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I’ve called for the abolition of the Department of Transportation. On more than one occasion. So I was very excited to see this new video about infrastructure from Johan Norberg. Very well put. As Johan says (channeling Bastiat), we should remember that jobs are destroyed when money is taken out of the private sector to […]

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I’m in Las Vegas for FreedomFest, which is sort of like summer camp for libertarians, small-government conservatives, and others who don’t like a bloated and intrusive state. I’ll be talking about tax reform, the sharing economy, and strategies to constrain big government. One of the features of this 10th-anniversary meeting of FreedomFest is that the […]

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My crusade against the border-adjustable tax (BAT) continues. In a column co-authored with Veronique de Rugy of Mercatus, I explain in today’s Wall Street Journal why Republicans should drop this prospective source of new tax revenue. …this should be an opportune time for major tax cuts to boost American growth and competitiveness. But much of […]

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I focus most of my ire on the federal government because bad policy from Washington is the biggest threat to our nation’s freedom and prosperity. But we also get plenty of bad policy from other levels of government. I periodically focus on the foibles of states such as California, Illinois, and New York. Today, though, […]

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I’ve shared several surveys that people can take to determine whether they are libertarian. Now the good folks from FreedomFest are taking this to the next level by conducting a survey to determine the “50 Most Influential Libertarians.” I invite everyone to participate by clicking here, especially since filling out the survey gives you a […]

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I’ve written many times that Washington is both a corrupt city and a corrupting city. My point is that decent people go into government and all too often wind up losing their ethical values as they learn to “play the game.” I often joke that these are people who start out thinking Washington is a […]

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The libertarian approach to crime is both simple and sensible. First, only activities that harm other people should be against the law. So get rid of laws against drugs, gambling, cash deposits, and other victimless crimes. Second, make sure that government behaves properly and respects constitutional rights while investigating and prosecuting criminality. Third, impose appropriate […]

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Time for a boring and wonky discussion about taxes, capital formation, and growth. We’ll start with the uncontroversial proposition that saving and investment is a key driver of long-run growth. Simply stated, employees can produce more (and therefore earn more) when they work with better machines, equipment, and technology (i.e., the stock of capital). But […]

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I have a very consistent view of victimless crimes. I don’t approve of drugs and I’ve never used drugs, but I think the social harm of prohibition is greater than the social harm of legalization. I don’t particularly like alcohol and I am almost a teetotaler, but I’m glad there’s now a consensus that the […]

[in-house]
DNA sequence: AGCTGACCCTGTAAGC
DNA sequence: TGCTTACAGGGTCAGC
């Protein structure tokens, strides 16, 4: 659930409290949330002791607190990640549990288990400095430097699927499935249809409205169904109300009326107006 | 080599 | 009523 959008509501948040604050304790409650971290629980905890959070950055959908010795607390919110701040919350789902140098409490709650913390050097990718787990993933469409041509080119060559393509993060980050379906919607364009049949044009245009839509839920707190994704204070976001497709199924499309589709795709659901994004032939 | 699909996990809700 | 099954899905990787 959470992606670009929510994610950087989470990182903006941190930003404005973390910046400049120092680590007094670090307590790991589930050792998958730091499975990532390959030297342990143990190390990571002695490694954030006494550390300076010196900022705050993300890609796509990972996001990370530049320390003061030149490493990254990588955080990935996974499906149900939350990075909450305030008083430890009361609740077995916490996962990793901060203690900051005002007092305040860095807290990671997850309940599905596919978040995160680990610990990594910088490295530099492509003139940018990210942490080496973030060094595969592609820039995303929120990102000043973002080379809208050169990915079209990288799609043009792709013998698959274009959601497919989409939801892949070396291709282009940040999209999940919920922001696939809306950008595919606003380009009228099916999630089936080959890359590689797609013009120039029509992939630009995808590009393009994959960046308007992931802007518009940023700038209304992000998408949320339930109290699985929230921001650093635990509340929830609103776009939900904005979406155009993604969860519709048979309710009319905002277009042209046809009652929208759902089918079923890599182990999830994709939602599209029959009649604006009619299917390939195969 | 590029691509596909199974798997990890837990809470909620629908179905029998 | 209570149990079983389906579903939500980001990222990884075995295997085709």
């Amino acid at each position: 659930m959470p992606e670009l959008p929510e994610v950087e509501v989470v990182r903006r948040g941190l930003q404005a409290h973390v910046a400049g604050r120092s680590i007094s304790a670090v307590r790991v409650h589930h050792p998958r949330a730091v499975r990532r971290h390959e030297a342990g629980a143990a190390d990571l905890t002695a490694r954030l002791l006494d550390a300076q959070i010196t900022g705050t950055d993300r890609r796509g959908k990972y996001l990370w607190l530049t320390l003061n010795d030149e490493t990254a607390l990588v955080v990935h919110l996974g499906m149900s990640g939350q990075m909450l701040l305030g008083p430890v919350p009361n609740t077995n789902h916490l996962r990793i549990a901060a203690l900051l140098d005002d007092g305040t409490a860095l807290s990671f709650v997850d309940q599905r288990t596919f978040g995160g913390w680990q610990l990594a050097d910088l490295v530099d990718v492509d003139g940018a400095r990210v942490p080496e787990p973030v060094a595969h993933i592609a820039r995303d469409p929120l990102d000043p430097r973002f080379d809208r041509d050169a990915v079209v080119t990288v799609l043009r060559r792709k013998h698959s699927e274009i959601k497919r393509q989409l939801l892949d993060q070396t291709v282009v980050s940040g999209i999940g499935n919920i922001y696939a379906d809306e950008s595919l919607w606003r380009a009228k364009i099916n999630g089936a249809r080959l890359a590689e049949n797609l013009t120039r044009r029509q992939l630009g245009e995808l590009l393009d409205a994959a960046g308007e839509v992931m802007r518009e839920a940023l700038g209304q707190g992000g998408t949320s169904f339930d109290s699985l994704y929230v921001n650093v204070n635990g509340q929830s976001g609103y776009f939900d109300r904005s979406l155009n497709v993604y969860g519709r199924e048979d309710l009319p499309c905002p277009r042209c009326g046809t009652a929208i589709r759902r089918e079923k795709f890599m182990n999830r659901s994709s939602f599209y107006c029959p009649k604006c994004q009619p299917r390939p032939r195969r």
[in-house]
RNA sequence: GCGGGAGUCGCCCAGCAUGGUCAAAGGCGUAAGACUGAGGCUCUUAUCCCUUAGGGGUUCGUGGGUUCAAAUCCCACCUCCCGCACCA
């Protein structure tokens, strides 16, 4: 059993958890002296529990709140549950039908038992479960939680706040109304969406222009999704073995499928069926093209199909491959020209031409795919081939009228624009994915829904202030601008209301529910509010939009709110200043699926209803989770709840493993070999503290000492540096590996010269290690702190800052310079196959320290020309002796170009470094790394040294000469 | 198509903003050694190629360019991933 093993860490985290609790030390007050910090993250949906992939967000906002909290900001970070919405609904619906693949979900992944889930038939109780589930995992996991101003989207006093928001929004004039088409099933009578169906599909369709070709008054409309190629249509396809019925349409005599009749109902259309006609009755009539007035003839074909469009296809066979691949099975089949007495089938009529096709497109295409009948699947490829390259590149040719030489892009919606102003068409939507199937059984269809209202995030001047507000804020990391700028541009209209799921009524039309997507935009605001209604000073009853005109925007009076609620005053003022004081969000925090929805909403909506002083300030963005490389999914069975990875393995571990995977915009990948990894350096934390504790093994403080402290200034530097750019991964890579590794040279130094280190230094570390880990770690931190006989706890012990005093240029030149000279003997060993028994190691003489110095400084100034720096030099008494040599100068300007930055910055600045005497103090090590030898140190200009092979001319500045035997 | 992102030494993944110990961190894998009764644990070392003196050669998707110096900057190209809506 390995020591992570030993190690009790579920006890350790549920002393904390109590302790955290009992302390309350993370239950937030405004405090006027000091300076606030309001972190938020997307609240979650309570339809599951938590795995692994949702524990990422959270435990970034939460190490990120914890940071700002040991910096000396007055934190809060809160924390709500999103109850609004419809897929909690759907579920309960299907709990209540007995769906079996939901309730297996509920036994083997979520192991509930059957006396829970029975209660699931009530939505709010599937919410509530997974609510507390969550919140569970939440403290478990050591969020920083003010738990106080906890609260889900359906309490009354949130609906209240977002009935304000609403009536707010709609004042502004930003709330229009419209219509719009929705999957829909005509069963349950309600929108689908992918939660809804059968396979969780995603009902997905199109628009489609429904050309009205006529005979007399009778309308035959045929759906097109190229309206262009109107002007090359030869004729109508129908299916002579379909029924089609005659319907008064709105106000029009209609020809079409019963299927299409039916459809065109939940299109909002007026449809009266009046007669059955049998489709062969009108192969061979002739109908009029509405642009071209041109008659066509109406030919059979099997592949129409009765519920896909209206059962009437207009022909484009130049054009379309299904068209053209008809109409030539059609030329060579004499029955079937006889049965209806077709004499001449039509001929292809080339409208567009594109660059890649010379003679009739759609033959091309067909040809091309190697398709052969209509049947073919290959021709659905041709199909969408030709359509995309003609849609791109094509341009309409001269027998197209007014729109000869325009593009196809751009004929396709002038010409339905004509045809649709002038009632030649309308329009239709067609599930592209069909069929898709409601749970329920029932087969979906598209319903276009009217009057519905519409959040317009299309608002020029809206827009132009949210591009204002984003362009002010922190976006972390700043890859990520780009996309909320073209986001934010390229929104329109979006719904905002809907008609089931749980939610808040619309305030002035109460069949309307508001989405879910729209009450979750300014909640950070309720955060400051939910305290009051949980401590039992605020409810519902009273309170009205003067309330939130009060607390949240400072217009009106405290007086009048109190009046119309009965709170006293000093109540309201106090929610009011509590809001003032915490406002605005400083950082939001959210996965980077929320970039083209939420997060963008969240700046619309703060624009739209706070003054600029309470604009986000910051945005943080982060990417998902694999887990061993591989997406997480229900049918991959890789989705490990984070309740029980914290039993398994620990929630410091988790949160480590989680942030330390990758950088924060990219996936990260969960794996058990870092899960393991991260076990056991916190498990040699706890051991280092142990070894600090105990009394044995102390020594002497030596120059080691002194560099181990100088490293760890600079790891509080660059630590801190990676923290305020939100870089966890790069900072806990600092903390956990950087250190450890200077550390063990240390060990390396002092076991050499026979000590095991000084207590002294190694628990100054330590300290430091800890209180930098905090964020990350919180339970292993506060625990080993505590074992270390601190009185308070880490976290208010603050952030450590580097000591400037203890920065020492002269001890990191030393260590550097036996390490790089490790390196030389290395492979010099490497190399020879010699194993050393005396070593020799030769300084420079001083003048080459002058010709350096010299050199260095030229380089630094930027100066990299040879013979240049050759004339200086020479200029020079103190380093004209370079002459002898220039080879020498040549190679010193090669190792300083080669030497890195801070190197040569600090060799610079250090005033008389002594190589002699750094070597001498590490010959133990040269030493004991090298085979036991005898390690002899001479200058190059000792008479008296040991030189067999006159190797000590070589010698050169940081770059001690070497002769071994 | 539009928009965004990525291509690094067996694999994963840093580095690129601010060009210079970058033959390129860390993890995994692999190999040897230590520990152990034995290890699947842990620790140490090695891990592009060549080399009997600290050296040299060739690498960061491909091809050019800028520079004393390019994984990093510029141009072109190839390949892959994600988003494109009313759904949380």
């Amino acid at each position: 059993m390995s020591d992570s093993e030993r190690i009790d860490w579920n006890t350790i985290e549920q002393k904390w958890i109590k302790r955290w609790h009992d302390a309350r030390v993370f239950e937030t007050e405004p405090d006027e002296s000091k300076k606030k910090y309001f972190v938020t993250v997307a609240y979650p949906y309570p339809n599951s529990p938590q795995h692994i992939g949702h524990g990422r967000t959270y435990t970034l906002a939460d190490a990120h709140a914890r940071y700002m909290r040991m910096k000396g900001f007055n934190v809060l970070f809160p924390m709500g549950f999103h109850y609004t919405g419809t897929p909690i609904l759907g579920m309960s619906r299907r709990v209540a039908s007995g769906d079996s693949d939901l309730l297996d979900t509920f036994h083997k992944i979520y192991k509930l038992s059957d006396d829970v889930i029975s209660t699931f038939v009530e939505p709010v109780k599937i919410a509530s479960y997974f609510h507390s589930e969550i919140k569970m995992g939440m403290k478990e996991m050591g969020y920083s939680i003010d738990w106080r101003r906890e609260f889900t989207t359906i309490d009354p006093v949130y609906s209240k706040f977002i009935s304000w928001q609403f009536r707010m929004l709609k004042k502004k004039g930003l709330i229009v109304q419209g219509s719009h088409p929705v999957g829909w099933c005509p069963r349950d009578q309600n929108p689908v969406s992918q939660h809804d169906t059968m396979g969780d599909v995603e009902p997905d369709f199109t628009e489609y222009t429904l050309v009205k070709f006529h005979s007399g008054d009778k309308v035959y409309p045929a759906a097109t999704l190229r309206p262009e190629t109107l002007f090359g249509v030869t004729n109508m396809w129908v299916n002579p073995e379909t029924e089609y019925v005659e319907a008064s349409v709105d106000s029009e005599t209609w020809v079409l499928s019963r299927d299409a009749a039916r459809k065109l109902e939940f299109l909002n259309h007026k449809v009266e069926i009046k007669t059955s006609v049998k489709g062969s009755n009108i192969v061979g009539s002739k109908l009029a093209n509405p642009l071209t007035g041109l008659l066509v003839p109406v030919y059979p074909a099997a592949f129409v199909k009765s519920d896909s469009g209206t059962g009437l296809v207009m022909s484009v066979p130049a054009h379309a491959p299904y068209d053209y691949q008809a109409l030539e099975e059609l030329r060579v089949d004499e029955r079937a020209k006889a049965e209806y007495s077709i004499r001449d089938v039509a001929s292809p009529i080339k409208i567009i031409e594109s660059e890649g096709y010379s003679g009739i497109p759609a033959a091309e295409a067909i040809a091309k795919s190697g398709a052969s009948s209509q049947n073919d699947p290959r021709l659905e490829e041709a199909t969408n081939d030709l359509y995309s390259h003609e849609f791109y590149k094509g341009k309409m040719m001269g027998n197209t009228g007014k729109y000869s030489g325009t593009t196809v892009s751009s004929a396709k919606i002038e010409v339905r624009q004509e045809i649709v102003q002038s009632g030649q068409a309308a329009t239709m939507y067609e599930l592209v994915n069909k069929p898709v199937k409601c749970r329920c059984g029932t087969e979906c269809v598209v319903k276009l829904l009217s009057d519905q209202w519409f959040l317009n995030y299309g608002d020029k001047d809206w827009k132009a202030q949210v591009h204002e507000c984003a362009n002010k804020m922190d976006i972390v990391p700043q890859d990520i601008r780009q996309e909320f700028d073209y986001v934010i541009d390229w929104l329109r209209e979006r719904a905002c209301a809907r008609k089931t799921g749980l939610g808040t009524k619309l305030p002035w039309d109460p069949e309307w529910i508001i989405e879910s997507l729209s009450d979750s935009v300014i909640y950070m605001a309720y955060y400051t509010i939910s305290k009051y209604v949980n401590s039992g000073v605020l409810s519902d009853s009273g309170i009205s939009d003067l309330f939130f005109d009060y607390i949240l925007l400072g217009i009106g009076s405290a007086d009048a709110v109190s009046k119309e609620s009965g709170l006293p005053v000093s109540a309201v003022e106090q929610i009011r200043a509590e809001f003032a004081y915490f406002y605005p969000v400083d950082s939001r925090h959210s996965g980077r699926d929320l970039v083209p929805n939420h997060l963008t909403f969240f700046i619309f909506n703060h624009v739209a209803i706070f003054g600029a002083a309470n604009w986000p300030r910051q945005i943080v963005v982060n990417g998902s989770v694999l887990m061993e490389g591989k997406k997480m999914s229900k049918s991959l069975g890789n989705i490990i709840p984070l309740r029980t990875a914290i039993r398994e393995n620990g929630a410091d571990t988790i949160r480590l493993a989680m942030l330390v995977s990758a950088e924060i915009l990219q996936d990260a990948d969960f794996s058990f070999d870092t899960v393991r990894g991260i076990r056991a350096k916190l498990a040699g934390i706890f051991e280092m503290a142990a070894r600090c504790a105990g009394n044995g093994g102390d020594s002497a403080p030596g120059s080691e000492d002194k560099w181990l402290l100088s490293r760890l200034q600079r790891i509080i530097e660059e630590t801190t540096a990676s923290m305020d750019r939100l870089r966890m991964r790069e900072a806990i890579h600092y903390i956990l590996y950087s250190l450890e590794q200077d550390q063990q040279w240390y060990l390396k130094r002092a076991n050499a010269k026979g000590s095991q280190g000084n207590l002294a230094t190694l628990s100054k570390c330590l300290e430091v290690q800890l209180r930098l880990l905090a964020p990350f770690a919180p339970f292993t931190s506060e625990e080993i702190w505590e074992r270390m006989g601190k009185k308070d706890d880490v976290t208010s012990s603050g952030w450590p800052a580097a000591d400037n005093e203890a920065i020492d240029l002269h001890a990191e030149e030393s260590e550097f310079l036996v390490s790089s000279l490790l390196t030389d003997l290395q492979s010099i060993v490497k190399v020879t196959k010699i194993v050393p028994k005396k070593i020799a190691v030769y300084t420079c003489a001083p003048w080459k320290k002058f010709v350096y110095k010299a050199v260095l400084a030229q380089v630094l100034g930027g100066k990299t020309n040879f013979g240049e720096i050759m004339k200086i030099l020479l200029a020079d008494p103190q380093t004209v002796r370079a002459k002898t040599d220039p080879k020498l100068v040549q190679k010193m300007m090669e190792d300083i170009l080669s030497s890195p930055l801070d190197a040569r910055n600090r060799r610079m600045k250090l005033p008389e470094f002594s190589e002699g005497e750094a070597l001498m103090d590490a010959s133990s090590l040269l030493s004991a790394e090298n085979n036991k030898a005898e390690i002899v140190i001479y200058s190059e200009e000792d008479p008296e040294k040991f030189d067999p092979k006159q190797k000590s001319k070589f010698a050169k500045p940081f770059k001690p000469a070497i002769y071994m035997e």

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It’s easy to define and/or understand most statist policies. We know that a tax increase is when politicians take (or, given the Laffer Curve, try to take) more of your money based on your decisions to work, save, shop, or invest. We know that protectionism is when politicians use taxes and other policies to restrict […]

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One of the big challenges for libertarians is that we understand “public choice theory.” In other words, we know that people attracted to government will have both the incentive and the power to do bad things, so our quandary is how to give government the authority to provide so-called public goods without sowing the seeds […]

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I’ve previously written about the bizarre attack that the European Commission has launched against Ireland’s tax policy. The bureaucrats in Brussels have concocted a strange theory that Ireland’s pro-growth tax system provides “state aid” to companies like Apple (in other words, if you tax at a low rate, that’s somehow akin to giving handouts to […]

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I don’t mind being polemical on occasion, but I generally don’t accuse my opponents of being “socialists.” American leftists generally focus on redistribution and regulatory intervention and socialism technically means that the government directly owns, operates, and controls various sectors of the economy (think, for example, of the difference between Obamacare and the U.K.’s system, […]

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The Foreign Account Tax Compliance Act (FATCA) arguably is the worst feature of the internal revenue code. It’s an odious example of fiscal imperialism that is based on a very bad policy agenda. But there is something even worse, a Multilateral Convention on Mutual Administrative Assistance in Tax Matters that has existed for decades but […]

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In hopes of learning some lessons, let’s take a tour through the dank sewer of government, the place where malice is rewarded and malfeasance is a stepping stone to success. Writing for the Washington Post, Professor Stephen Medvic argues that America’s political system is mostly clean. …there is very little political corruption in the United […]